Metro Vancouver’s transportation authority has created a stir with the disclosure that tolling revenues on the Golden Ears Bridge, which have been below expectations since the bridge opened in 2009, are falling even further behind. After hopeful signs in 2012, the public subsidy on the bridge is going up, not down.
This is significant because the Golden Ears is the first modern-era toll bridge in urban British Columbia. The bridge was supposed to introduce a user-pay system for the funding of roads and bridges.
We’re embarked on a long-term trend that Golden Ears Bridge planners probably underestimated when they ran the traffic forecasts ten or fifteen years ago. I’ve referred before on this site to the decline of driving in North America, and this decline is continuing. A new state-by-state analysis from the US Federation of Public Interest Research Groups sees an unbroken eight-year decline in per capita miles driven in the United States. In Washington state, a kind of mirror to B.C.across the border, per capita driving has dropped by 5.5 per cent since 2005 and 9 per cent since 1999. This is not the end of driving, but it means the revenue curve for road and bridge tolls is increasingly far from what was predicted.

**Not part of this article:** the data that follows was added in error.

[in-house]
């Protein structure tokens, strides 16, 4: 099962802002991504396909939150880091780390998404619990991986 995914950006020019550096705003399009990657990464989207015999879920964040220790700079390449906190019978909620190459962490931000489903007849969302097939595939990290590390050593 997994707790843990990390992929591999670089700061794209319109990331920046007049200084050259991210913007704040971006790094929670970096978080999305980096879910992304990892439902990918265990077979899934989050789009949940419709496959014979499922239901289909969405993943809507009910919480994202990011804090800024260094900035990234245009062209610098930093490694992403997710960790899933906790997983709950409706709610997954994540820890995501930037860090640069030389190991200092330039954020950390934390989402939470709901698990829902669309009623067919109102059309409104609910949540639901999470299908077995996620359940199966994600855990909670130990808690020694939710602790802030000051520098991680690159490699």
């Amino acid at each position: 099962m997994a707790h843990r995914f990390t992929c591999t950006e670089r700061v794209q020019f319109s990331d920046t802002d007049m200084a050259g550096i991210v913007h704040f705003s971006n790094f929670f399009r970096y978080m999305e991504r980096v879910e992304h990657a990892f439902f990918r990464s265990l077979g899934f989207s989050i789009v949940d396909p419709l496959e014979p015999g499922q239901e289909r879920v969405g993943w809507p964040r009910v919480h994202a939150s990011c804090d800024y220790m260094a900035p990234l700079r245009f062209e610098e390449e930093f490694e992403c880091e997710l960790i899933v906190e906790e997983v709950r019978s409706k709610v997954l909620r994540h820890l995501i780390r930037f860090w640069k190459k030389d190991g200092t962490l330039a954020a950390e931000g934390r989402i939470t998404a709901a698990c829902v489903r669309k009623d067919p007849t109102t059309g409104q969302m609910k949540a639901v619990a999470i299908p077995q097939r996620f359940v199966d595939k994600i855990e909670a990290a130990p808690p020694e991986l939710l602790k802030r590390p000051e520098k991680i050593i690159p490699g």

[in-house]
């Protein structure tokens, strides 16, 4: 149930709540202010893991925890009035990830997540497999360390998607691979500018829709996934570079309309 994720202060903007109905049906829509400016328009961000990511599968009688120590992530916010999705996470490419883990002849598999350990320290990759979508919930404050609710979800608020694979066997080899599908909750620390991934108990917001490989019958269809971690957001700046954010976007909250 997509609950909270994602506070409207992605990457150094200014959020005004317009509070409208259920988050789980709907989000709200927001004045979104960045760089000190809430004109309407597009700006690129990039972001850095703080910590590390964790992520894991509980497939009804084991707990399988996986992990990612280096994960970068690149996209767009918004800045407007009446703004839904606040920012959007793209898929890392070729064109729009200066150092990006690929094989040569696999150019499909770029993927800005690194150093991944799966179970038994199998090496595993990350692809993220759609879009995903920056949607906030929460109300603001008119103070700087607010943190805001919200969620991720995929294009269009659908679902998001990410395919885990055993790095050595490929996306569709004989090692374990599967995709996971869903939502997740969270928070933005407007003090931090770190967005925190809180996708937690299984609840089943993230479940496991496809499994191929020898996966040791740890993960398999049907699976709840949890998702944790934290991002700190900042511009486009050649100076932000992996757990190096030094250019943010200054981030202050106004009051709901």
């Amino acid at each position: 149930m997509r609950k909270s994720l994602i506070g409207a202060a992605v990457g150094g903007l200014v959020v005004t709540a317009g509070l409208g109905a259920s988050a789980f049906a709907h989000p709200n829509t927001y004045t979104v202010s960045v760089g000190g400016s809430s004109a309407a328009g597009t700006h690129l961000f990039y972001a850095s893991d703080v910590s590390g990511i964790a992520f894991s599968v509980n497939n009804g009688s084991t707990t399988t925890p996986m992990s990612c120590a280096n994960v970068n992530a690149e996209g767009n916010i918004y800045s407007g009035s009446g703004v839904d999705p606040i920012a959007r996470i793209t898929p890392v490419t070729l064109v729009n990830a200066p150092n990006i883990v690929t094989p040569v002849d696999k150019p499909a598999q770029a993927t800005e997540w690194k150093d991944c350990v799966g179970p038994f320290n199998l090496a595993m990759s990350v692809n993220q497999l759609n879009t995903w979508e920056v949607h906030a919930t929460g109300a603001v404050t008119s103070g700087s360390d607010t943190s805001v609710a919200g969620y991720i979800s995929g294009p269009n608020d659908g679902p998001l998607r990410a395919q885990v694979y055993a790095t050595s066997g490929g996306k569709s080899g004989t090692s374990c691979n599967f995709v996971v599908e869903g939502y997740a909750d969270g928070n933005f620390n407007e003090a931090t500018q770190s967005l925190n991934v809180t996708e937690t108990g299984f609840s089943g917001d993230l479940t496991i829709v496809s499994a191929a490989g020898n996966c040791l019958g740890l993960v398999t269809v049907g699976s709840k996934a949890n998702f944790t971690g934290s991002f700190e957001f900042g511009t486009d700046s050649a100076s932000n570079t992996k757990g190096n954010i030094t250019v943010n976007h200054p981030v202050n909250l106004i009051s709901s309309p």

Vancouver transportation blogger Stephen Rees has written on how the decline of driving will depress fuel tax revenues, another key source of transportation authority revenues. Mr. Rees draws in turn on an an article from NewGeography.com, which offers 11 not always consistent reasons for the decline of driving. Here are my own ideas on what’s causing the trend, entirely subjective:
- Shopping from home.
- A general perception that fuel costs are high, and may rise further, causing working-age people to look for employment closer to home, or to move their homes closer to work.
- Working from home.
- An ageing population, less likely to drive long distances for entertainment and less likely to drive for fun.
NewGeography makes the point that the North American automobile market achieved something like saturation in the 2000s, after a very long period when the number of cars per thousand population was rising. Everyone who wants a car now has a car, and we can only drive one car at a time.